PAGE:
Everyone can participate as they wish. Time and resources may be spent to hold these events. Regular and irregular events break the routine of the workplace. Within the event any number of values and accomplishments can be mentioned, or the event can itself celebrate the value of being a community. Alternately, celebrations may be as simple as someone making a positive comment about someone or some activity, and everyone else nodding and smiling. Occasions where time and resources are spent are investments by the organization to its employee community.
2. This social activity requires and rewards a shared positive emotional tone among all who participate.
You do not need to be the most enthusiastic person in the room, but you are expected to actually want to celebrate. Lending your sincere emotional support to the activity is a gift you give to your community. This shared emotional space also opens up the social frame for interpersonal conversations that can build trust, and improve teamwork. Even most introverts can find something to smile about.
3. This activity is meant to be shared within a community.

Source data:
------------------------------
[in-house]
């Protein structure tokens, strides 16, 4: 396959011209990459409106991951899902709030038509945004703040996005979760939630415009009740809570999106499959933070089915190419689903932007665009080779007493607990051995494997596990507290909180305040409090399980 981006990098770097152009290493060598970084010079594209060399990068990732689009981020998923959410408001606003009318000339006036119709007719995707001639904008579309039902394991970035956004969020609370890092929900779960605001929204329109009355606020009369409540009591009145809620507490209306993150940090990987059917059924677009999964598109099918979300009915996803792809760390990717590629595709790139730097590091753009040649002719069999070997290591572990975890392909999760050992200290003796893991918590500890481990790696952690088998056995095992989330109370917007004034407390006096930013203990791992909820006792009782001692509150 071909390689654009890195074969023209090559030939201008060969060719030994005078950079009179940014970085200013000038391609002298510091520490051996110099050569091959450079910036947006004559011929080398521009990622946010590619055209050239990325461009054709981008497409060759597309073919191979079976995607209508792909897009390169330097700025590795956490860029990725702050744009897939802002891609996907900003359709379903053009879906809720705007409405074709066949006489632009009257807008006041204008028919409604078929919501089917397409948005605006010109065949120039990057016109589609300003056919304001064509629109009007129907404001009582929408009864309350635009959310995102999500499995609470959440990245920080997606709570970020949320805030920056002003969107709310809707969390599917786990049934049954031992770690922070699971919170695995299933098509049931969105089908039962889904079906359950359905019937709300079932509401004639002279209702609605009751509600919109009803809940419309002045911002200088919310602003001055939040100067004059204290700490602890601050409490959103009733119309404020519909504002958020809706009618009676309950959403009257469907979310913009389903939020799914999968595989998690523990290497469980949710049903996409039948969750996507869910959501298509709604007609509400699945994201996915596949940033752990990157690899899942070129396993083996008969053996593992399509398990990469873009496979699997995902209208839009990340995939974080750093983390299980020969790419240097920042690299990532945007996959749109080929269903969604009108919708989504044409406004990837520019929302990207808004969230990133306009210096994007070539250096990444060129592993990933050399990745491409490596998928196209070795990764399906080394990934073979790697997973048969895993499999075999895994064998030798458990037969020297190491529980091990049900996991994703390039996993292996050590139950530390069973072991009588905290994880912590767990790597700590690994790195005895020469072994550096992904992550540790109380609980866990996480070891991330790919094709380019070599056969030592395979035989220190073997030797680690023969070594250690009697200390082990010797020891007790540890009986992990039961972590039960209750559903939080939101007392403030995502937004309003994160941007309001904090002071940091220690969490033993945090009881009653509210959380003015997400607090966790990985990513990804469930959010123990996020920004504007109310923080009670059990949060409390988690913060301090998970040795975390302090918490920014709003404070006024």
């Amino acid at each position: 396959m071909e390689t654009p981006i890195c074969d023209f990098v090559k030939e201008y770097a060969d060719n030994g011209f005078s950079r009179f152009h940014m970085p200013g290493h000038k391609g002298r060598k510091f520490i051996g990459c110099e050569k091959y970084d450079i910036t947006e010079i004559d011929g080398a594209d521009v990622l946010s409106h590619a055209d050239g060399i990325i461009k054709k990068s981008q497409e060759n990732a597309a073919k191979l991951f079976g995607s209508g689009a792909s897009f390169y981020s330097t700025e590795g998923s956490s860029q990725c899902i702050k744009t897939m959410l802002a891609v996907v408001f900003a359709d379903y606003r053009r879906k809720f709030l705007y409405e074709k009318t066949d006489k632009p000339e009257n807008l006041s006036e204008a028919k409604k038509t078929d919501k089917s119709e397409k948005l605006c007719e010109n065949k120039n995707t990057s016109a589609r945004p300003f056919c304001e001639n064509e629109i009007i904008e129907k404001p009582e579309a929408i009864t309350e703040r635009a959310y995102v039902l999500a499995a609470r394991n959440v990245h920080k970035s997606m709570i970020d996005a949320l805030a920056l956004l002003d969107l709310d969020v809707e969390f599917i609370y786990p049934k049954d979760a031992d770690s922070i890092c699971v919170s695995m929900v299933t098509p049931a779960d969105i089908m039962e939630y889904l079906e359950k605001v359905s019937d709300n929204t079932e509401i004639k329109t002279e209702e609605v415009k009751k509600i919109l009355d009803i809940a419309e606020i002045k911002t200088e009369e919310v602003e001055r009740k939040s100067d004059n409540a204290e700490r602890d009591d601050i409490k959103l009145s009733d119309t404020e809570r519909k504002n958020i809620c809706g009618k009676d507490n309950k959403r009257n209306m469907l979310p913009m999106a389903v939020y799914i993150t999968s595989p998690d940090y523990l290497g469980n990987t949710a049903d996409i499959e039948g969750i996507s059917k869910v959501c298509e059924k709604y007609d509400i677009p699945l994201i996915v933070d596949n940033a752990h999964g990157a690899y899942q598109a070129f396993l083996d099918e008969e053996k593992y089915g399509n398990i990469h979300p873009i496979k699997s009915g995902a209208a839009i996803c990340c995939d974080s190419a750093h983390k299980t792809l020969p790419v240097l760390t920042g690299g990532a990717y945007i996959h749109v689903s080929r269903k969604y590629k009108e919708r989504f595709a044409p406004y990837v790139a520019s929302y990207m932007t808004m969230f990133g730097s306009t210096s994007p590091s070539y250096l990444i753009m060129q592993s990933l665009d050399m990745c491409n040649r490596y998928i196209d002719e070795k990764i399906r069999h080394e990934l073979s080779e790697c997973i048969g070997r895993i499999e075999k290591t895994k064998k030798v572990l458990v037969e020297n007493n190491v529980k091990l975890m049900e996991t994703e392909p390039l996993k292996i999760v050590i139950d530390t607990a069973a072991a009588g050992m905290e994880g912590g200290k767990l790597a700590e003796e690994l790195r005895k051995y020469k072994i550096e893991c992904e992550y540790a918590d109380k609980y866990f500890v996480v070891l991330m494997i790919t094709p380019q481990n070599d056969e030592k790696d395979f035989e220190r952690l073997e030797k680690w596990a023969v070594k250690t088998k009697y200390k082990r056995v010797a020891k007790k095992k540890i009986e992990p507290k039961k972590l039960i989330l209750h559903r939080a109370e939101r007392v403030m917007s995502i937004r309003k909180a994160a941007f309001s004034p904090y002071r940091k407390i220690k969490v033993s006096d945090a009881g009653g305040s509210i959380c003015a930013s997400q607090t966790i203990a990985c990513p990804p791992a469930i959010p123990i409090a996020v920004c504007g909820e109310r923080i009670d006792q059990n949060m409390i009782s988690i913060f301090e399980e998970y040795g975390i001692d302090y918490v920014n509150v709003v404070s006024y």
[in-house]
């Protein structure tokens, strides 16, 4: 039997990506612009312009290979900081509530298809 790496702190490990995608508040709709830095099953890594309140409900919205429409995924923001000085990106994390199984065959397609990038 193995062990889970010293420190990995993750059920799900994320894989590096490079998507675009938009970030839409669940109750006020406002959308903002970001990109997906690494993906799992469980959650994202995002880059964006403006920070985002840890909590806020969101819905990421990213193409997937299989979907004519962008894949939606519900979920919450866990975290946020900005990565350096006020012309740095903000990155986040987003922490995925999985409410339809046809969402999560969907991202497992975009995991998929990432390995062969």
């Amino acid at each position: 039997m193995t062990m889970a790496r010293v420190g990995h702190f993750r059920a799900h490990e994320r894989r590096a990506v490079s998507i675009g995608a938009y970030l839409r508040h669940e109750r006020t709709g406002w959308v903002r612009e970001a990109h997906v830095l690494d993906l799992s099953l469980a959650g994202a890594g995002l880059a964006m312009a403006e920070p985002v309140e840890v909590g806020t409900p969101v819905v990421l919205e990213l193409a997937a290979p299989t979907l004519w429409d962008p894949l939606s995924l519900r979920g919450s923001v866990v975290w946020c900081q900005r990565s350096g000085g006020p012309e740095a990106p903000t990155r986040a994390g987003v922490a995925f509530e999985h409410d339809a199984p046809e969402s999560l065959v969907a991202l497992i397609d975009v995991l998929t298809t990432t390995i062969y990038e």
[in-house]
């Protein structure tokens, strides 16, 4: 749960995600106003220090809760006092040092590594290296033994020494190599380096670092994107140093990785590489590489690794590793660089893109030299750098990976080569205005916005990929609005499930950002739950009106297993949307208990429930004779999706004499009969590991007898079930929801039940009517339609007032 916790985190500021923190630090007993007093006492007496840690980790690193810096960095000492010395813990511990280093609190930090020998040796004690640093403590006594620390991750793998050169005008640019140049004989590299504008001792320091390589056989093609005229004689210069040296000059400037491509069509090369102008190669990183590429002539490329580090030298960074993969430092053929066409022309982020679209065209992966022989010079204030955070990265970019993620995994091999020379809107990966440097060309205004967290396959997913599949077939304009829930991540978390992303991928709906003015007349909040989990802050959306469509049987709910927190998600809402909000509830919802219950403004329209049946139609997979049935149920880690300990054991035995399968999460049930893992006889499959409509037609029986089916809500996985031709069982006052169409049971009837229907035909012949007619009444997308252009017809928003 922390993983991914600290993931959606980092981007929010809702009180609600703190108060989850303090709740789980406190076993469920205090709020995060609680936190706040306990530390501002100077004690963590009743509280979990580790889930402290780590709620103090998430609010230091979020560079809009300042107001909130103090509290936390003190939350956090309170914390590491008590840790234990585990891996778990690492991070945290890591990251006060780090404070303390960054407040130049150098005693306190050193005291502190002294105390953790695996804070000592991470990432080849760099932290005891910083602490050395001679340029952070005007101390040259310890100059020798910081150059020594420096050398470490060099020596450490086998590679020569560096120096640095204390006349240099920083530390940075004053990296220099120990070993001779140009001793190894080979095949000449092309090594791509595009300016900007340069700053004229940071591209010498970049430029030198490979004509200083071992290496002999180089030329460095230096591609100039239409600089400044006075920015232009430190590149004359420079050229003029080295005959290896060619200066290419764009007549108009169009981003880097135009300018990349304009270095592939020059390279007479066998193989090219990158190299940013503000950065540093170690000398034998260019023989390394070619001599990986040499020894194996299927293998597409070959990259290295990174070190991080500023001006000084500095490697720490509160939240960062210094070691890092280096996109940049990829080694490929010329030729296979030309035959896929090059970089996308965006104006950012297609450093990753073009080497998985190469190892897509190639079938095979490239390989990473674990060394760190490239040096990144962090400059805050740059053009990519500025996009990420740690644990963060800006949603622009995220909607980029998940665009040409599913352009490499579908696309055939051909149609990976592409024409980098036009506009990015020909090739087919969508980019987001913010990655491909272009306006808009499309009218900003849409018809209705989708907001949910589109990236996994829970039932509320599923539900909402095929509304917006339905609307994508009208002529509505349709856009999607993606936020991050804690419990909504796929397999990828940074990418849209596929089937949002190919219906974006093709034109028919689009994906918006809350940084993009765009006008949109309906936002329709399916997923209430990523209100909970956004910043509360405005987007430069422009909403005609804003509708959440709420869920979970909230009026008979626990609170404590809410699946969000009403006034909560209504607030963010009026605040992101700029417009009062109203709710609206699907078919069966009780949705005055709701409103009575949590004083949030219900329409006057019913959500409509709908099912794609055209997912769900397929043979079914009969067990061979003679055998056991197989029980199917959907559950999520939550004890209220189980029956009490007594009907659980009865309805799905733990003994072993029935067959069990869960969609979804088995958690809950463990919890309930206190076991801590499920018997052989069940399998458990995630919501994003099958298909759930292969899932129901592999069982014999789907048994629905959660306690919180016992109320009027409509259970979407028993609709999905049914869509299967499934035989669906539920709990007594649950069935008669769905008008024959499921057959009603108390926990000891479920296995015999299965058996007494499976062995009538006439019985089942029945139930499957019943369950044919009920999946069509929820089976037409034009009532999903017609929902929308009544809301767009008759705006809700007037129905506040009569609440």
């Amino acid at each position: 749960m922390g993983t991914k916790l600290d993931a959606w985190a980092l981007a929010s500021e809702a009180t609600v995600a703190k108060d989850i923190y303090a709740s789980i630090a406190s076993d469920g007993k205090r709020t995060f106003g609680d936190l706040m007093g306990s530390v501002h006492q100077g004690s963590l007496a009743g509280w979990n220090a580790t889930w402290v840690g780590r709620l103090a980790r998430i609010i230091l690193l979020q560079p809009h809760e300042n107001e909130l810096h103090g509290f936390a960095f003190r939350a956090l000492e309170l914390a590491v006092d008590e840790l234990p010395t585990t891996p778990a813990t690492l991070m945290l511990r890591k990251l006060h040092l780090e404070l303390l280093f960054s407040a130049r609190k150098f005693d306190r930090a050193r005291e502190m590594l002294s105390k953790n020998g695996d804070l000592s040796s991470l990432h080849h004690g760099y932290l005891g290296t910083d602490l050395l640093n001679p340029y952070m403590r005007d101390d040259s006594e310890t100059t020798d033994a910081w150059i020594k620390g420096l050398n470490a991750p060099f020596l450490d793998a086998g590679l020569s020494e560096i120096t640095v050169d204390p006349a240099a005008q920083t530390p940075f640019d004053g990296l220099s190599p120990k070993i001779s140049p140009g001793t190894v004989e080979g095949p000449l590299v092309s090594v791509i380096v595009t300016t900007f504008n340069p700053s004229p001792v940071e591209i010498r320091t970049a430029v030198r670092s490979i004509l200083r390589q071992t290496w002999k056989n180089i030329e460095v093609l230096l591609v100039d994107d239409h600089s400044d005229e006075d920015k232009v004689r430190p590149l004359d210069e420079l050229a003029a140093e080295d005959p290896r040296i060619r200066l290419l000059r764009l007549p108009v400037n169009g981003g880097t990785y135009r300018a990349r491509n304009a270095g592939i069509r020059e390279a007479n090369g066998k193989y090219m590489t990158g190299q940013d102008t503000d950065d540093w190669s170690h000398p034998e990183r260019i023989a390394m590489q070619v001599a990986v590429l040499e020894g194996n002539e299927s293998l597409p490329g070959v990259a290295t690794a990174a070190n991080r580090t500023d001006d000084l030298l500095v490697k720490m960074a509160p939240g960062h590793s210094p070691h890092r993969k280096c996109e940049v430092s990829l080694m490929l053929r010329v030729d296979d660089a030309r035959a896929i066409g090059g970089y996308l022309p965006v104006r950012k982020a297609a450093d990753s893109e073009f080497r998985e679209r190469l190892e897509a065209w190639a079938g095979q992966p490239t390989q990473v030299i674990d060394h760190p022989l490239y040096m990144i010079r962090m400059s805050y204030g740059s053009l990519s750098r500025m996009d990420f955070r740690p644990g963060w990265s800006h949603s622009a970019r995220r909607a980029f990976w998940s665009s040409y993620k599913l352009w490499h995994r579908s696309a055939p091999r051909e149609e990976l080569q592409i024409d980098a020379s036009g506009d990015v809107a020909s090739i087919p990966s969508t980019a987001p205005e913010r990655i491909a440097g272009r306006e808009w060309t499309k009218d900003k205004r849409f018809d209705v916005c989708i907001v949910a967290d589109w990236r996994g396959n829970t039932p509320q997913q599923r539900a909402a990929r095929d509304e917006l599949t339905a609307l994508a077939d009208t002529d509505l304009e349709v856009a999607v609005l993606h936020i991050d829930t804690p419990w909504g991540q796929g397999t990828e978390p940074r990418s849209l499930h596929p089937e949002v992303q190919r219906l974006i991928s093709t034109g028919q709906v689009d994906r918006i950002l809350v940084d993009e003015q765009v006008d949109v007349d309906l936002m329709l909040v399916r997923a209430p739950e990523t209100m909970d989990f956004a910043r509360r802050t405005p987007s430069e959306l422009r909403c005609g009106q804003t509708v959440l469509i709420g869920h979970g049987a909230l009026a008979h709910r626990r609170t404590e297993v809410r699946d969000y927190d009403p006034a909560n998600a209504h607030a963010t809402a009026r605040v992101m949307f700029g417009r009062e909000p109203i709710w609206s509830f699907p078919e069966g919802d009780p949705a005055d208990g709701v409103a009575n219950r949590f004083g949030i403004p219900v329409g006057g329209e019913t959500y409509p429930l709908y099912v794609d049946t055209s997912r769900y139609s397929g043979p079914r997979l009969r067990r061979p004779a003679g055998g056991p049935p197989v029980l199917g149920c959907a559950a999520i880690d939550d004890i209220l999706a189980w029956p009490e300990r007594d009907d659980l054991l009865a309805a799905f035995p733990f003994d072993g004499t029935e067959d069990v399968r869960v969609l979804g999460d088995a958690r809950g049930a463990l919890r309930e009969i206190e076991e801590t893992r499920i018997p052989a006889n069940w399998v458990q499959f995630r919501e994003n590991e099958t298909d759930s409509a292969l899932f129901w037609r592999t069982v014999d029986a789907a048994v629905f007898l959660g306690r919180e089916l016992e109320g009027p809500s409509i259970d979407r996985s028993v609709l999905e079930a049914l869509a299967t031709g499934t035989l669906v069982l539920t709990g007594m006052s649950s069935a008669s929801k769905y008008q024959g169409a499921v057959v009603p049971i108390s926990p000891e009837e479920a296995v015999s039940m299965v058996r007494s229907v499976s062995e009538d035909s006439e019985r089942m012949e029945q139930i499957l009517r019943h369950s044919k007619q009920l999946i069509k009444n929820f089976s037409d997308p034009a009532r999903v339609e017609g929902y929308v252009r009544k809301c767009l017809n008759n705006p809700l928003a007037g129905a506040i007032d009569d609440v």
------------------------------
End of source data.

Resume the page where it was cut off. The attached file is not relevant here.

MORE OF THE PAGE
Going out dancing on your own in a night club after work may be your way of “celebrating life,” but here you belong with your team. And that sense of belonging is shared. In fact, these occasions for celebrating are times when “fitting in” ups its game to signal actual belonging. You get to be who you are. The rewards of belonging are gifts from the community to its members. This part of celebrate requires that you’ve spent some time creating community in your workplace. This usually means that you share building community as a value. Every time you celebrate something/someone you are also celebrating your community. Every sincere smile in the celebration is a gift from the community to its members.
Celebrating starts with a clear intention: generosity. Even when there is no material sharing, generosity of spirit is present. Lacking this, no event can be called a celebration, even though it may look like one (balloons, songs, whatever). Celebrations are good barometers for the health of your institutional culture. On any one day, you might not be feeling very generous. That is fine, you can still participate with a modicum of generosity. Not feeling generous at all? Something might be wrong with your workplace.